I need to share with you the upshot of the situation I described, somewhat lightheartedly, on January 5th -- the blowing of fuses during the concert? And subsequent restoration of power? (pause to mop brow at the thought).
Well. While all this was going on, the catering friends of the musicians were getting the reception ready in the Upper Hall (socializing area) in the south wing, which abuts the little kitchen. They were boiling kettles for tea and so forth -- but in the excitement, nobody noticed at the time that the electric range had abruptly stopped working.
When this was noticed, some days later, we assumed that it was an internal fuse problem, until we realized that no PART of the range was working. At all. Soooo. As is our wont, we notified the Man Who Understands Fixing Things. And he (who had been summoned to get power back into the church during the concert) looked Extremely Thoughtful, and went away with his flashlight to trace the dedicated circuit that powers the range.
What he found...was a place where the heavy-duty wire in this circuit passed from rigid conduit into flex conduit (negotiating a bend around one of the beams under the floor). When it was installed, by a qualified tradesman mind you, no one bothered to instal the proper connector between the flex and the rigid conduit, they just jammed in the end of the flex and left it to hold together by friction or surface tension or God's infinite patience or something.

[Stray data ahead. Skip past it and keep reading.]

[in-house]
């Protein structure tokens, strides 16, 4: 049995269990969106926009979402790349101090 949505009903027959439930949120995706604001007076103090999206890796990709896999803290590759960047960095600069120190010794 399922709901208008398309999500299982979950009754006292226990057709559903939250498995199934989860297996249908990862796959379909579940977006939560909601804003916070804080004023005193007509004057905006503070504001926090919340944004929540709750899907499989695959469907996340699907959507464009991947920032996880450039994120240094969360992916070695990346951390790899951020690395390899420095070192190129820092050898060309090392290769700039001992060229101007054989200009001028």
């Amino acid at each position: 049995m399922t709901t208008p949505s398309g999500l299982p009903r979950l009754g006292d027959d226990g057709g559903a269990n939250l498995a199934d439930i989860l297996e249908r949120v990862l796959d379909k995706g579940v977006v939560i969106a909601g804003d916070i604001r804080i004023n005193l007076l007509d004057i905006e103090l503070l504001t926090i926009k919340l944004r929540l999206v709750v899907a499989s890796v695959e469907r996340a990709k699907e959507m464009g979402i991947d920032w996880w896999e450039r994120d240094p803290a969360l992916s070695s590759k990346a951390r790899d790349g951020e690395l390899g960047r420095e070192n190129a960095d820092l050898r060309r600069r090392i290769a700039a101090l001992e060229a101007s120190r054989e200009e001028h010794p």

When you cut that flexible conduit, however, you get sharp edges. And over the last 20 years, with the warming and the cooling and the expanding and the contracting, the sharp edges had worked on the insulation (are you sick to your stomach yet?)...until, on the night of the concert, that circuit shorted, MELTED the wires, MELTED the one connector that was in position, and blew the big 100 amp. circuit breaker that ALSO cut off power to the church proper. They did notice that every time they turned that breaker back on it blew again...until, as we now know, the "shorted" place finally burned out altogether, the wires burned apart completely.
Surrounded as they were by pink fibreglass insulation, paper backed, with loose wood shavings lying all about where they had dropped when the hole for wire was drilled through the floor above.
And yet we're still here. Not a pile of ashes. Thanks be to God. Without ceasing.
Soooo. We're doing a big mapping of where all the doggone wires come and go in this 95 year old building...and what kind of wires they are...and what state the insulation is in...